Doubling ipoints.co.uk’s membership within a year
ipoints.co.uk is an online rewards scheme, much like Nectar but focussed on ecommerce transactions.
In order to be successful, the business needs to recruit large volumes of consumers to the programme, then switch their spending habits to the loyalty scheme’s partners.
After 7 years in business, the programme had exhausted most major avenues of traffic and was struggling to increase the membership at an acceptable cost.
Our first step was an analysis of the data we already had, judging different sources of members by where they came from, how mush they spent, and in what categories.This led us to a segmentation of the database by spend and interests so we wouldn’t email each group with irrelevant offers.
The affiliate programme was one area where we were getting good quality data, but were finding it difficult to get the volumes we needed to scale the channel. We were careful to ensure that any increase in conversion was also reflected in ongoing spend patterns so we developed a model that monitored the spending patterns of each member inthe first 6 weeks after recruitment. Our approach was to try to capture more traffic from the existing data by trialling a number of new offers, and testing more focussed sign-up pages which didn’t have the navigation and screen clutter that existed in the rest of the site. We also profiled the database by age, gender, occupation and spending habits to work out offers that would appeal to our best customers. Where possible we also ran gender-specific offers which further increased conversion. Our affiliates were delighted as they were now gaining commissions on almost double the amount of traffic they sent our way and several launched special promotions for us, giving us the larger scale we needed.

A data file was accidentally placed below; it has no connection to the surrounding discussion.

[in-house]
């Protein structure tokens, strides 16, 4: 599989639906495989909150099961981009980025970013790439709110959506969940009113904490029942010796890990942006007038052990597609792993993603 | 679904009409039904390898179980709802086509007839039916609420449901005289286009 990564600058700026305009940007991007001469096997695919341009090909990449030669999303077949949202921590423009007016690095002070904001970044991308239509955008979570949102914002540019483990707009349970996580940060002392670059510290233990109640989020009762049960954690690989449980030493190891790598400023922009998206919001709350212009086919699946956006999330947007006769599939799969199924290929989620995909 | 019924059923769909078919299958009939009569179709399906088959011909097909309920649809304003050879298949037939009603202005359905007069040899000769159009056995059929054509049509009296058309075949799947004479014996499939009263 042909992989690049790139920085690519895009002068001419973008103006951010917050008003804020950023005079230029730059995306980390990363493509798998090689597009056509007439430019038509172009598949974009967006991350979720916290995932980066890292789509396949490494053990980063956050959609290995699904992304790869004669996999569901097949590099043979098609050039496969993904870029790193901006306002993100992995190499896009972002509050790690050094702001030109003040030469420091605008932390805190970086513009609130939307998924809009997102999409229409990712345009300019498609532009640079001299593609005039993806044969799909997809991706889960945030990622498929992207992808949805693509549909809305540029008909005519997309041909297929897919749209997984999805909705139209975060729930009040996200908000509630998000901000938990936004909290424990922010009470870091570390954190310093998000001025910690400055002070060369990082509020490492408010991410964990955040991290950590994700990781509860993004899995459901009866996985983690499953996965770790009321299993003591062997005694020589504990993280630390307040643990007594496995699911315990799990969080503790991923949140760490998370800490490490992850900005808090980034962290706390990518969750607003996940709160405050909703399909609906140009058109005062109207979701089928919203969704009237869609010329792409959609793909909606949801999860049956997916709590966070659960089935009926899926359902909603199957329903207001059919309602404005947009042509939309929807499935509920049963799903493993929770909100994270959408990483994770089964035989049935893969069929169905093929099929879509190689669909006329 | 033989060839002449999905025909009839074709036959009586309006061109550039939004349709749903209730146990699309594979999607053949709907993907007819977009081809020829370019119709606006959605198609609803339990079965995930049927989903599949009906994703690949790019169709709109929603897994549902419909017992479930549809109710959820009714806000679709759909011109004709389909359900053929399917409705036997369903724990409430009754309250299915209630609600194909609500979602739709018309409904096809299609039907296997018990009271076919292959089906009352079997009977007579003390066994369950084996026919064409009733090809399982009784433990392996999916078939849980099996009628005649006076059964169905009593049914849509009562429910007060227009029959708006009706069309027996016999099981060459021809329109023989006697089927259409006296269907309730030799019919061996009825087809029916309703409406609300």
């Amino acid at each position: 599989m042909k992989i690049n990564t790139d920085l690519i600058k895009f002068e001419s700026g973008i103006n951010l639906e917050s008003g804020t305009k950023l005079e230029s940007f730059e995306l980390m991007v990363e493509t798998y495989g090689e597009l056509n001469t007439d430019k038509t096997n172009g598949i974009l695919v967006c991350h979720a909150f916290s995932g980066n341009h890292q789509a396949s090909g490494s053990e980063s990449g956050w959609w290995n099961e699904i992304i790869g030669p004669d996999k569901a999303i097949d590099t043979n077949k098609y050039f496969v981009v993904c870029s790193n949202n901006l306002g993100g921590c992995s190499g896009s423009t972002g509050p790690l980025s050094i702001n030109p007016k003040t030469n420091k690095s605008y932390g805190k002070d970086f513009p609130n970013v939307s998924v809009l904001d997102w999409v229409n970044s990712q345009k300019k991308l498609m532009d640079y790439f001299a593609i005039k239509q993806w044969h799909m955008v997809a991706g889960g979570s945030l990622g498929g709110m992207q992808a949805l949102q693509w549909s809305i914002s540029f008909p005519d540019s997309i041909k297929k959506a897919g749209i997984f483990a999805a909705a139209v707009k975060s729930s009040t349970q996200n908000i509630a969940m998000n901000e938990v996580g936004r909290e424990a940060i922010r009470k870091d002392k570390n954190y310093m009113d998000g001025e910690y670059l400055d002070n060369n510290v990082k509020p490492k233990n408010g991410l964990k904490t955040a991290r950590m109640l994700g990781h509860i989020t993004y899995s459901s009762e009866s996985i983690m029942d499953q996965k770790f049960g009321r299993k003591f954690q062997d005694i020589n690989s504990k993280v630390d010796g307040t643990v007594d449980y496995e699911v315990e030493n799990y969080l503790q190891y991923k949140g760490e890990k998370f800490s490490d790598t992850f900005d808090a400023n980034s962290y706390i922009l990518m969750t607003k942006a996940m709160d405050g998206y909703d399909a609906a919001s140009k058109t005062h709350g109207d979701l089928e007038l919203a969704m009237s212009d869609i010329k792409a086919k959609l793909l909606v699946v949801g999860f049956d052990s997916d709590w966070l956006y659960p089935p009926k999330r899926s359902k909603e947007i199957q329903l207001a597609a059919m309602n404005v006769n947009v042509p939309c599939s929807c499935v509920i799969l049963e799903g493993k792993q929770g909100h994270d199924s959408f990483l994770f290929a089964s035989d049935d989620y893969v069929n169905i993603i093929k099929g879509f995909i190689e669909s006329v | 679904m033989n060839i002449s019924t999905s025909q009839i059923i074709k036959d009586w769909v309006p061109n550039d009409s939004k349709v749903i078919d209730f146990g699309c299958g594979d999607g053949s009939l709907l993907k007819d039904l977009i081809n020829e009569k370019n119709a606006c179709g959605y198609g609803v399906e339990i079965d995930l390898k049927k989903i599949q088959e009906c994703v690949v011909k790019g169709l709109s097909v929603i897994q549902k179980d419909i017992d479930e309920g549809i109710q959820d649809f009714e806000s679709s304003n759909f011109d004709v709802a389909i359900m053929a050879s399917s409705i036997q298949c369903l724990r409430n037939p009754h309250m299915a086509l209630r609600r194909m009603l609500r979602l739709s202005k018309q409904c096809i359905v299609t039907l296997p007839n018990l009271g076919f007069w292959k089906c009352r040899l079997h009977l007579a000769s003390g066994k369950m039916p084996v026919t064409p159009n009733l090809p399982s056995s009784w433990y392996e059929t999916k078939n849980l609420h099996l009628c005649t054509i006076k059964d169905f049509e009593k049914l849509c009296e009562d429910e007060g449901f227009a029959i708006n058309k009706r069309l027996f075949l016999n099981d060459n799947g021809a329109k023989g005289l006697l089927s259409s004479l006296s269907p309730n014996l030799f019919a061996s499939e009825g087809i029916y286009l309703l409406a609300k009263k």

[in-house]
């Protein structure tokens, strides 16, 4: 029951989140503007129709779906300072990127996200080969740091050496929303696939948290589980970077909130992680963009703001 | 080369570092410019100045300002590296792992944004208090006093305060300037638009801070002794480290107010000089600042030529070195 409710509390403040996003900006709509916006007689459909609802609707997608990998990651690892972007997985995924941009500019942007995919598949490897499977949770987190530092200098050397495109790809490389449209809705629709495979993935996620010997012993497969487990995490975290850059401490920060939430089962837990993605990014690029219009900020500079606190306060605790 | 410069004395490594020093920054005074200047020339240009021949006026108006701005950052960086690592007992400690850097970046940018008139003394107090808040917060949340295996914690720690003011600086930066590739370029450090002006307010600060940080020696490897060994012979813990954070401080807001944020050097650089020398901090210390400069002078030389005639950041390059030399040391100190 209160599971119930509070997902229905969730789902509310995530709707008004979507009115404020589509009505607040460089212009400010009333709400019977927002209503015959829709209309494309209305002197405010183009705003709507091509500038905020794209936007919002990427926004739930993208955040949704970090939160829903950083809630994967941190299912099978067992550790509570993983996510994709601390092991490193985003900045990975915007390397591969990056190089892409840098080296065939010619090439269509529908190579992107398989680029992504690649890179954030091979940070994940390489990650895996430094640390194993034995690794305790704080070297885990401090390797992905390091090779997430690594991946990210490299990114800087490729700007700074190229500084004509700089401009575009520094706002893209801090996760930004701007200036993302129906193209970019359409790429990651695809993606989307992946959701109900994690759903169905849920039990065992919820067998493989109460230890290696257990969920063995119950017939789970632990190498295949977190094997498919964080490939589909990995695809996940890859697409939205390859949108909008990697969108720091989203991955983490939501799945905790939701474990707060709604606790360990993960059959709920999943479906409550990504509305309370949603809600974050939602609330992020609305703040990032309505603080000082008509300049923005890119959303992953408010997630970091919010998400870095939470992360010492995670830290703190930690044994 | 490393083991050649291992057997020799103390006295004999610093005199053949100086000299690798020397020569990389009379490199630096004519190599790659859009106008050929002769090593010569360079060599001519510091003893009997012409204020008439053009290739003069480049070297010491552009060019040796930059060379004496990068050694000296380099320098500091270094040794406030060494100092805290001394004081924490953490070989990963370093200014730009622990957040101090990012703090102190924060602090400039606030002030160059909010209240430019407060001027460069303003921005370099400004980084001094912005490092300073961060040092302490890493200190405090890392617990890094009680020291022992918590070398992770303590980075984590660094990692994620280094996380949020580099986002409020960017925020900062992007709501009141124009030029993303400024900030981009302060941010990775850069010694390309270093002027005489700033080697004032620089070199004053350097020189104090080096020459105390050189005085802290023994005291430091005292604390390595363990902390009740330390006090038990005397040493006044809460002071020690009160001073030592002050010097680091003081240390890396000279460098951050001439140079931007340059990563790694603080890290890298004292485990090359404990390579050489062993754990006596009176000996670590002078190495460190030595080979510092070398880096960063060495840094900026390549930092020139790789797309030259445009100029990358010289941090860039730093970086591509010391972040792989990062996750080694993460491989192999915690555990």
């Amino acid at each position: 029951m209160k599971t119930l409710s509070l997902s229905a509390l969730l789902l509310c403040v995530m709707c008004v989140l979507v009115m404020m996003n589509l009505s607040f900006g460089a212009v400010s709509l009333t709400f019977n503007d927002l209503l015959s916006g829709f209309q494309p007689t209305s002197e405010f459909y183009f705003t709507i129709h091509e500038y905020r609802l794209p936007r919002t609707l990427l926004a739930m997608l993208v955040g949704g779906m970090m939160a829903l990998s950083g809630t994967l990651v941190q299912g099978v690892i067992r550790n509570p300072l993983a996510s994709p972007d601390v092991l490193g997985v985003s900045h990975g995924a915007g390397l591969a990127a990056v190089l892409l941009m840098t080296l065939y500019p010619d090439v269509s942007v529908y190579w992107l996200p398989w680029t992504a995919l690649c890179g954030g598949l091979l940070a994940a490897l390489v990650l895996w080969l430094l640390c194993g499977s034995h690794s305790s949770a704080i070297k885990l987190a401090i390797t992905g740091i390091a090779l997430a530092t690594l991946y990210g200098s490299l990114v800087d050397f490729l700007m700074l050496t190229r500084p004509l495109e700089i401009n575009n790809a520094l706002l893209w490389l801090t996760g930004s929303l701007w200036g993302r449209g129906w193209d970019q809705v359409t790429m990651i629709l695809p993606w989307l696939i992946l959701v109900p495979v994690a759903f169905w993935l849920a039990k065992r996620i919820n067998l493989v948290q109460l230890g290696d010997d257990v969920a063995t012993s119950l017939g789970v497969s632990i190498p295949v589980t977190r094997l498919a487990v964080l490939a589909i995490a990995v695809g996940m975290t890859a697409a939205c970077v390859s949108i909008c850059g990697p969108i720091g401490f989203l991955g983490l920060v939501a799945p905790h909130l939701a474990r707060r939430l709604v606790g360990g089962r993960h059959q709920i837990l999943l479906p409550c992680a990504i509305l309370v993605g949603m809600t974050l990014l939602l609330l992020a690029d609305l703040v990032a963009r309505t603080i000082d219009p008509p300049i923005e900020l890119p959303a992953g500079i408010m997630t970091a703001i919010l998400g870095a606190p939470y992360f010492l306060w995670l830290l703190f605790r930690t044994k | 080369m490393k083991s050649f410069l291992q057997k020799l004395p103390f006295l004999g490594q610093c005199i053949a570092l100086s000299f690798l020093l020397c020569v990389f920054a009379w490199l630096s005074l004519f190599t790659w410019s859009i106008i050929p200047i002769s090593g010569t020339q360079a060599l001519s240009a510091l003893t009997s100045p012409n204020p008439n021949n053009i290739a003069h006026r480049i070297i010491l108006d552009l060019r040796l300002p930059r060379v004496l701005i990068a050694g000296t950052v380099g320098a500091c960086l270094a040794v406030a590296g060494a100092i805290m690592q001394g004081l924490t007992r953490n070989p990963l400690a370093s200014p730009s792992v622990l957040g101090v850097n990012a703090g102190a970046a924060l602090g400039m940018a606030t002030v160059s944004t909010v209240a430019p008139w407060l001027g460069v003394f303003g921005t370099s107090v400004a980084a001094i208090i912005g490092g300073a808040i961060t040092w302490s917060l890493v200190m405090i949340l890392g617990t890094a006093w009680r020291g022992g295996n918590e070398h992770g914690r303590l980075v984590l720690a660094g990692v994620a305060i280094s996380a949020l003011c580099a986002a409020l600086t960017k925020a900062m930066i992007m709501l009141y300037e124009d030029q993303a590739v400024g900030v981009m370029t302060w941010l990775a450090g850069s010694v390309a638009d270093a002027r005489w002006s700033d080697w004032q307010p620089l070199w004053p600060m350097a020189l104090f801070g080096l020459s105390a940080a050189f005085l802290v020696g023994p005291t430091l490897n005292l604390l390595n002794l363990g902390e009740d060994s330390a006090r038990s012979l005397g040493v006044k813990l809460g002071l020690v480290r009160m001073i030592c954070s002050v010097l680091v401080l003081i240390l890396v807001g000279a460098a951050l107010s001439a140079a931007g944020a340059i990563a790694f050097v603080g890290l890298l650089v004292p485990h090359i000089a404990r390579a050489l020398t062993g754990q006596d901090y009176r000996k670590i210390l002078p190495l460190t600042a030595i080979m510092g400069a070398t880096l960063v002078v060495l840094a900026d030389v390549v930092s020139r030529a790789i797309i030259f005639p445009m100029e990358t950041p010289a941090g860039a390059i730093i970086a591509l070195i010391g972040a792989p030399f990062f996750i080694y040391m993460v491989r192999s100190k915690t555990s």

Recruiting members was just one aspect of our target, we also had to make sure they became active members, spending money with our partners. We created a week-long series of emails that broke down the ways that each member could earn points with the scheme. This helped us gather further data which would put them into one of our segments for our long-term communications. By feeding them an introduction in small chunks, and getting users to the easiest ipoints to earn as soon as possible, we increased how quickly they paid back the cost of acquisition, and also increased their lifetime value on the programme.
The combined effect of the above was to raise our conversion rates from around 9% to over 17% without spending any more on traffic than we had been previously
Within the year we had doubled the size of the ipoints membership to over 2 million names, without increasing the average cost of acquisition, and without reducing the quality of members.
Revenue per-member actually increased as a result of the post-sign-up email series we implemented.
The rapid growth without additional investment was a large factor in the sale of the ipoints business to Maximiles – a French loyalty scheme business – at the end of the year.